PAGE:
Emily Mullin is the associate editor for biomedicine at MIT Technology Review. Her writing has also appeared in Forbes, The Washington Post, Scientific American, Smithsonian Magazine, The Atlantic and Pacific Standard. She holds an M.A. in Science Writing from Johns Hopkins University.
1. Why did you choose to become a science journalist?
I became a science journalist on accident. I initially wanted to be a political journalist, but I found that writing about the human aspect of science and medicine was much more rewarding. My first journalism job was at a business newspaper in Baltimore, Maryland, a city notorious for its high-crime rate but also famous for world-renowned research institutions like Johns Hopkins University. I wrote stories about access to health insurance and followed a high-profile case of a local cardiologist accused of implanting unnecessary heart stents in patients. Those early stories made me aware of the vast health inequalities that exist in the United States and elsewhere, as well as the many challenges of translating and delivering promising biomedical research to patients who desperately need it.
2. What role do science and science communication play in your country?
Public understanding of science, to a large degree, depends on scientists, science communicators, and science journalists. In the United States, the science media landscape is incredibly diverse. Some news outlets are producing very high-quality, in-depth science journalism, but there are just as many—or perhaps more—news outlets that exaggerate headlines, hype study results and overlook important context. For the average media consumer, it can be difficult to judge which information to believe and which information warrants skepticism. Effective science communication begins with scientists. Scientists must be willing to engage the public in an honest manner about their work.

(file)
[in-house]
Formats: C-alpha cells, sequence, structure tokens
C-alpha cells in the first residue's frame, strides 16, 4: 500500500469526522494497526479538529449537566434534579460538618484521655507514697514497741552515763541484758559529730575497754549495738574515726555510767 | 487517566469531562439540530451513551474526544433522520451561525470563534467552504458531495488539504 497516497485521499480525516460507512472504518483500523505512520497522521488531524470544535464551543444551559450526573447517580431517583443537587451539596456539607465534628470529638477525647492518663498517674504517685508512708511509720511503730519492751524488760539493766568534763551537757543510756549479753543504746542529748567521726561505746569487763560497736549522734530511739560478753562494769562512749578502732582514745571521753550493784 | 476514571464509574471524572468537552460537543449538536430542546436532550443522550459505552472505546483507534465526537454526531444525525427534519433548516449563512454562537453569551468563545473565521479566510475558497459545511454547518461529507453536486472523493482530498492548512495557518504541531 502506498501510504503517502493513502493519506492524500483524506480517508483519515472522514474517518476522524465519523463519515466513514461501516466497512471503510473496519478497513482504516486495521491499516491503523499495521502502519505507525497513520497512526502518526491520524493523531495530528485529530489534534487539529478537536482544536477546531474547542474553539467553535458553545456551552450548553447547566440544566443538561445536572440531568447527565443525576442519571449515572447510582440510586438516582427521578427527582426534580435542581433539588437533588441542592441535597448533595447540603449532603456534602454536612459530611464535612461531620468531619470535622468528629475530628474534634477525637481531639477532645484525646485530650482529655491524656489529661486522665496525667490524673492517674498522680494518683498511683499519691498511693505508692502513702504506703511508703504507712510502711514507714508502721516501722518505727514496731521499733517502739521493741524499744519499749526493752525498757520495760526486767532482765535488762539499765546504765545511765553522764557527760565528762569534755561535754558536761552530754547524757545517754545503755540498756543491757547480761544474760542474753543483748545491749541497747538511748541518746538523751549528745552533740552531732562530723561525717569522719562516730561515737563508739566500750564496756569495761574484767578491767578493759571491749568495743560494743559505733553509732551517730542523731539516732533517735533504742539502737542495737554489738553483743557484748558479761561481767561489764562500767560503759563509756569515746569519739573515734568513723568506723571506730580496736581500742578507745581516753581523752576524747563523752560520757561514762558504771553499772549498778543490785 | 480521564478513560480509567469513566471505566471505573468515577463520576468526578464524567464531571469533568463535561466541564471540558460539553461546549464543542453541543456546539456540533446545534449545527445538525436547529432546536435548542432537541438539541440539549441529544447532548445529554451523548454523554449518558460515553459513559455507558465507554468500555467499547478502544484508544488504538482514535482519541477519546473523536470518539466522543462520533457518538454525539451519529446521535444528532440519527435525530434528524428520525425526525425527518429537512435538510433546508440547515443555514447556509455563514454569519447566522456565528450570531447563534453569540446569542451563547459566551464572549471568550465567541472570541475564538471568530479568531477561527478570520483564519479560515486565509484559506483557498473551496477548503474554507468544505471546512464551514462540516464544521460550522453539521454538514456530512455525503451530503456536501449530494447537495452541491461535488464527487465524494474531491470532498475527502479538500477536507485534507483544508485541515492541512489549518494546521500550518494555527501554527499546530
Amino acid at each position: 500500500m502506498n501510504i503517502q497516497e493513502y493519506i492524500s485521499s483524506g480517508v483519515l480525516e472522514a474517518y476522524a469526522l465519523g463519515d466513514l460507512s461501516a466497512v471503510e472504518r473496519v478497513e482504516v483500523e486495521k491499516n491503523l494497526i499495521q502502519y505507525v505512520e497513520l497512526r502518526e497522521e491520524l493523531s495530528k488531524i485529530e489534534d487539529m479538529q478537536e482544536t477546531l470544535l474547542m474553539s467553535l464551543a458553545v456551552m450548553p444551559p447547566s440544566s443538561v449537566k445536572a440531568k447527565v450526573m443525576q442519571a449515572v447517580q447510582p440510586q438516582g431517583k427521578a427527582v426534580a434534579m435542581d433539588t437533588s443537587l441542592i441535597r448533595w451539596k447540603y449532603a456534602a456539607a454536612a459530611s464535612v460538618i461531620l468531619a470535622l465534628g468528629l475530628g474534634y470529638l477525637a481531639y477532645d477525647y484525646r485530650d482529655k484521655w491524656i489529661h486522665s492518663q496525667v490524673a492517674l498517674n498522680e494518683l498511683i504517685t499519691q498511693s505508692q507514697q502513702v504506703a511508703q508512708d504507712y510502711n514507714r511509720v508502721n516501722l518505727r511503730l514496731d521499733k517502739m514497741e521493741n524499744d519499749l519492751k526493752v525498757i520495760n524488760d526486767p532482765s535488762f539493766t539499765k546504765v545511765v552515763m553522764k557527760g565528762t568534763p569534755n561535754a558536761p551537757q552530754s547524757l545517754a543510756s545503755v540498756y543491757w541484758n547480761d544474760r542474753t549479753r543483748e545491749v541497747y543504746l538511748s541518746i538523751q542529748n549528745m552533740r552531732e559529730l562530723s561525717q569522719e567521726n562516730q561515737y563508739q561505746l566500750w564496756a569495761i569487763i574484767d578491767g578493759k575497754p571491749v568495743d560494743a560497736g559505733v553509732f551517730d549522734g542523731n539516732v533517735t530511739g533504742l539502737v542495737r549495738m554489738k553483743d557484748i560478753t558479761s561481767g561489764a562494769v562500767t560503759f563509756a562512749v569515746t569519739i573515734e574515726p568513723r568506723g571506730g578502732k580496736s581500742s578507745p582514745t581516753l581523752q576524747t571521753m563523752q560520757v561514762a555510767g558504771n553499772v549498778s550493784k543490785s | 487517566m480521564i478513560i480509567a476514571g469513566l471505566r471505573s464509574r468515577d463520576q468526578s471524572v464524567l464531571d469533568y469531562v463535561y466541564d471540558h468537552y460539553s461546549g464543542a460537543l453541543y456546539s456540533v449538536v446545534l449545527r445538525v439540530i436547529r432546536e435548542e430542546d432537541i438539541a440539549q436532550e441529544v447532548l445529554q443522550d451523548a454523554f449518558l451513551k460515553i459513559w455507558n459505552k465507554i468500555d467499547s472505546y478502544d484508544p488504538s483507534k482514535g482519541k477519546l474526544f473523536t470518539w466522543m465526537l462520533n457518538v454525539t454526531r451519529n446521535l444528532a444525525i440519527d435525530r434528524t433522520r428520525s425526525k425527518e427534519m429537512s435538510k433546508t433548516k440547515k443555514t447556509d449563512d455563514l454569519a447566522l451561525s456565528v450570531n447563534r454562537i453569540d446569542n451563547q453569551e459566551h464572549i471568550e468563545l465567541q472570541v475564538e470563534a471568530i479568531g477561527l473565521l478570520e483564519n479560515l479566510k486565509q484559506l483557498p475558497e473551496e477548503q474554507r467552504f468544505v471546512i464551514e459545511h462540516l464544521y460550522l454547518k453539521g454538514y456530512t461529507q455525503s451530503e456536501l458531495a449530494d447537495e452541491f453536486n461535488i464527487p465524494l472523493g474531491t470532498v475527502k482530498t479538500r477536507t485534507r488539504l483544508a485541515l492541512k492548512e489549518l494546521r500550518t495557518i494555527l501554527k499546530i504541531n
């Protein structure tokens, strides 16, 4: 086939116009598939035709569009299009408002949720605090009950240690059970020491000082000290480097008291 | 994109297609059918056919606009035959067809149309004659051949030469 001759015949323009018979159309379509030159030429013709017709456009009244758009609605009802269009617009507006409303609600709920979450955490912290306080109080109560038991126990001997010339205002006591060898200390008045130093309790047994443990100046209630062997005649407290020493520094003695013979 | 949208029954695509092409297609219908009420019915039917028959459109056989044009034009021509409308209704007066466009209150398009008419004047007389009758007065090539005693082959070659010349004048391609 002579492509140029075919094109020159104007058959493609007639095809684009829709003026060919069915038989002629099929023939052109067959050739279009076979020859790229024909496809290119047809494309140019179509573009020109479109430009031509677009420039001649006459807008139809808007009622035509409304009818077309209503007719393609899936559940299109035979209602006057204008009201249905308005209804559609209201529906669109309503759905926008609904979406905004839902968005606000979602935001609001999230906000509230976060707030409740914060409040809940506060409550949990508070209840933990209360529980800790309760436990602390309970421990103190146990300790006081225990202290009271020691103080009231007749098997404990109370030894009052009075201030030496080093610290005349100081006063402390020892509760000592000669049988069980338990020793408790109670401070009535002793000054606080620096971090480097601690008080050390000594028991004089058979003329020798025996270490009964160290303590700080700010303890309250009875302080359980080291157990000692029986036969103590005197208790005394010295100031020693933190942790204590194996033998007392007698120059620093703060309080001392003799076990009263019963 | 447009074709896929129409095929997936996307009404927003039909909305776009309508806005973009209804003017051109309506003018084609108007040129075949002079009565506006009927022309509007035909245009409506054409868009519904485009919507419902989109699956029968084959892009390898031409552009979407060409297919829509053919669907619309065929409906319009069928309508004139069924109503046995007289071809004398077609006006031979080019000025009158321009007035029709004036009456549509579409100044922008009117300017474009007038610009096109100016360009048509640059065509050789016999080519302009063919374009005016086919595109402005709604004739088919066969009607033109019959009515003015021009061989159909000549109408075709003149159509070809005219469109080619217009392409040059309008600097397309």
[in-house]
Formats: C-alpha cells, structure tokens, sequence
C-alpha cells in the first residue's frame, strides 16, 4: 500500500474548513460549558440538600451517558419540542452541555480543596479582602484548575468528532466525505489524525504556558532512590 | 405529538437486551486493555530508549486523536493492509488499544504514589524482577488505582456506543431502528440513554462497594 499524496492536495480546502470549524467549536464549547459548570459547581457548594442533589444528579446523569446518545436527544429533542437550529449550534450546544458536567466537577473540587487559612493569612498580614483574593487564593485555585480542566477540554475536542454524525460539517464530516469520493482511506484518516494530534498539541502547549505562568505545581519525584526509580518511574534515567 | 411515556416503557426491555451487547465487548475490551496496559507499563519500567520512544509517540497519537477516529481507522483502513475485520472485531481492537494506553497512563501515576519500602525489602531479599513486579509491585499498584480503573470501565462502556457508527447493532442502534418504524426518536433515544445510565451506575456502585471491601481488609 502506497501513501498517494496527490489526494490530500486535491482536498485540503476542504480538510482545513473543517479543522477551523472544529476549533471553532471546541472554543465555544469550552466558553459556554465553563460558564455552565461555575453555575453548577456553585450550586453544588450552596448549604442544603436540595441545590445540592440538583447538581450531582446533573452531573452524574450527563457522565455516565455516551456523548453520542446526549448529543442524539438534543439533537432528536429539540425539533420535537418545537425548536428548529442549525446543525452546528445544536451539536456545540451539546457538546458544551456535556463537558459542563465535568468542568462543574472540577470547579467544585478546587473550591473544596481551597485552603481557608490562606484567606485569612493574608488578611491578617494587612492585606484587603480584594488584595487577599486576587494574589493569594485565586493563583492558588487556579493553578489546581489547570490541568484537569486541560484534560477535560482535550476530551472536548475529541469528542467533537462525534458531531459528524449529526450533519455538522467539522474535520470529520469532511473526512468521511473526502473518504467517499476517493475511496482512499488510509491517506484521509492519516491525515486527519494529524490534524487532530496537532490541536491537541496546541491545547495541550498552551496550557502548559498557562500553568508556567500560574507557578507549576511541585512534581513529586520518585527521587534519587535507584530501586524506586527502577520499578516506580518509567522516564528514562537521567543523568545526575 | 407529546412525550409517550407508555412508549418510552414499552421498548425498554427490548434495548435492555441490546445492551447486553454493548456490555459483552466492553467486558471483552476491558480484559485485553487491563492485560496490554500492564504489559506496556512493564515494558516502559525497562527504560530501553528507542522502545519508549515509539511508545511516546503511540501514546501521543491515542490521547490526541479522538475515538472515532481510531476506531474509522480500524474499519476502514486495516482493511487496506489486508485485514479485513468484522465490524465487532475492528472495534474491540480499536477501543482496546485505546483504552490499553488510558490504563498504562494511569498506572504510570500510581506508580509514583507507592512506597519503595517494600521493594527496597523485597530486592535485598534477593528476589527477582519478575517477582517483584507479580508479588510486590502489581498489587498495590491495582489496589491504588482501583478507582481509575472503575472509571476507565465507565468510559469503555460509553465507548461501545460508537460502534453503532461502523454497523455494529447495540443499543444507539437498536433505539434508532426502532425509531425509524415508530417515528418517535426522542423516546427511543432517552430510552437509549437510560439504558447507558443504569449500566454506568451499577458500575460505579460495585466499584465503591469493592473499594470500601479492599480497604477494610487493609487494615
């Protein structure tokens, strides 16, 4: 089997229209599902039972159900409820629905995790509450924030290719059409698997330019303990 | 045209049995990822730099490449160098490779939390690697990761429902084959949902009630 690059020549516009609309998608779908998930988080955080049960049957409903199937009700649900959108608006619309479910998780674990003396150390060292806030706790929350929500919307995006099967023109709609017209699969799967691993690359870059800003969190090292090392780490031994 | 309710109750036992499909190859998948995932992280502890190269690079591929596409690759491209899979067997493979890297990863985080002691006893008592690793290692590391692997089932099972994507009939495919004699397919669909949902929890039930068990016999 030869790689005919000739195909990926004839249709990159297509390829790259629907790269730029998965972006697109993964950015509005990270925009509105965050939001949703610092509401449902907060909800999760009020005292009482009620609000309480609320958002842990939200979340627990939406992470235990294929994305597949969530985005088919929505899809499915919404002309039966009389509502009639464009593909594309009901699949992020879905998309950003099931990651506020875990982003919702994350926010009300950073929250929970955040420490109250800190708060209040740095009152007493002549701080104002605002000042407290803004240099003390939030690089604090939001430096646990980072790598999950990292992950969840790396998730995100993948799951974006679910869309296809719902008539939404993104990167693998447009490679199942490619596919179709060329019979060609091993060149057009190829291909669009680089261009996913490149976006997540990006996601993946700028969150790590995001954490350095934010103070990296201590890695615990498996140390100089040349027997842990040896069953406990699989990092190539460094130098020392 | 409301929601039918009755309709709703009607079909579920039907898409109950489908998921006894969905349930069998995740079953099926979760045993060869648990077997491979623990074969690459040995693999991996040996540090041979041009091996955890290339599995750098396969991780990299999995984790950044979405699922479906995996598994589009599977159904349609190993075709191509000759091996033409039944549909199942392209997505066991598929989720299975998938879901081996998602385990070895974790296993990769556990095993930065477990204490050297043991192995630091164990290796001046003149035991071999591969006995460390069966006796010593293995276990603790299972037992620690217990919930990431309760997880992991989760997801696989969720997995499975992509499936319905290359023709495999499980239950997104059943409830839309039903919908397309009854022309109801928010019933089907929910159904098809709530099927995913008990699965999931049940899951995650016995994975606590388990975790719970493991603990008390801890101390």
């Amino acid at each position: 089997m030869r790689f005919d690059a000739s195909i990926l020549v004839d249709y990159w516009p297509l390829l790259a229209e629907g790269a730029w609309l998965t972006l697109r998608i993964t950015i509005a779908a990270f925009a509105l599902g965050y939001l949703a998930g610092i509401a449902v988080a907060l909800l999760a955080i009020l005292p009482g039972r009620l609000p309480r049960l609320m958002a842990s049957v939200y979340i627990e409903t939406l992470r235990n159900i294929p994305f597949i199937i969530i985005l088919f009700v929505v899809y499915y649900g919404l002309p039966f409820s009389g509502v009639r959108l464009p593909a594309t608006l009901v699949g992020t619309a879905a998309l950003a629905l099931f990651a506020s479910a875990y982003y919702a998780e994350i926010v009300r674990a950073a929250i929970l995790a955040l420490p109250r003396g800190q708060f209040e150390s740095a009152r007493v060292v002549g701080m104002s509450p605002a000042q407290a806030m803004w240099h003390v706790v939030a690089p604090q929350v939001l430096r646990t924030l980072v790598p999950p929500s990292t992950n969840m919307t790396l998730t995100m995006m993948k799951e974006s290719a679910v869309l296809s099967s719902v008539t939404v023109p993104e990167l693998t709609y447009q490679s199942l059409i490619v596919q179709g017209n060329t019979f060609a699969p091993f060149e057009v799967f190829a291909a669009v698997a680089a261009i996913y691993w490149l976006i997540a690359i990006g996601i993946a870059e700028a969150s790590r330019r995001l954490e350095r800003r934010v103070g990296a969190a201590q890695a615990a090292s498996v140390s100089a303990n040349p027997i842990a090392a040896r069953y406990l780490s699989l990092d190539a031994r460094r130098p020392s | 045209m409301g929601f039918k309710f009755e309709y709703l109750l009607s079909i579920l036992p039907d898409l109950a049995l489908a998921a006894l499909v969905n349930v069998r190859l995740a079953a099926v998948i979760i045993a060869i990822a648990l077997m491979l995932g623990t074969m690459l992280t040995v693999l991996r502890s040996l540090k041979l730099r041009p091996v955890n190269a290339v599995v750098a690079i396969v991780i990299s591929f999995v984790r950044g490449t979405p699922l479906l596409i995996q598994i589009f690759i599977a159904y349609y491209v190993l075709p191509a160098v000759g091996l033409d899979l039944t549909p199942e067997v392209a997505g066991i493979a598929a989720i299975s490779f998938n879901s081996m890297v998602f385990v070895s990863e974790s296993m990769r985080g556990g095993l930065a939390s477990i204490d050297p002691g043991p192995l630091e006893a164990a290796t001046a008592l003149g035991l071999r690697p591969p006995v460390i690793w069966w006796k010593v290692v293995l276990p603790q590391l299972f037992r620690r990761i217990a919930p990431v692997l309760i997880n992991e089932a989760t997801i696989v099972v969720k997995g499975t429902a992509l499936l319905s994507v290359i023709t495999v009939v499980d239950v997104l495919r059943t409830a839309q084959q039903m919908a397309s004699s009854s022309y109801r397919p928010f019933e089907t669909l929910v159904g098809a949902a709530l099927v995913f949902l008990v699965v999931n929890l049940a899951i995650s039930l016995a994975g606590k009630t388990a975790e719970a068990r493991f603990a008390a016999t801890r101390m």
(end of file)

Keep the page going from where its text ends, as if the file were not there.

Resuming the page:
3. In your opinion, which are the walls that will have to fall in science and society within the next five years?
We are in a period of rapid scientific and medical innovation. As a science journalist that focuses on biomedicine, my concern is that the health disparities that currently exist around the world will only be exacerbated with new technology. Researchers, drug developers, healthcare providers and policymakers around the world not only need to include patients of diverse backgrounds in their medical research but also find to ways to deliver new therapies, vaccines, diagnostics and medical devices to underserved populations and those most in need.
4. What are the biggest threats/obstacles to good science journalism and how could we tackle them?
In the American press, there is a problem with false equivalence, or false balance, in science journalism—that is, presenting two opposing views on a scientific issue as if they have equal authority. For example, there is overwhelming scientific consensus that climate change is not only happening but is largely man-made, and that vaccines are very safe and effective. However, some media coverage presents these issues as ongoing debates with two equal, opposing sides. Of course, science journalists have a duty to scrutinize new scientific advances and emerging technology, as well as to criticize the status quo. But it is irresponsible to provide a platform for people whose views do not align with established positions simply for the sake of seeming balanced and impartial. There are genuine controversies in science—such as the ethics and safety issues associated with new, experimental medical therapies and the troubling lack of diversity in clinical trials—and journalists covering science would be better off tackling these real scientific debates in a substantive way.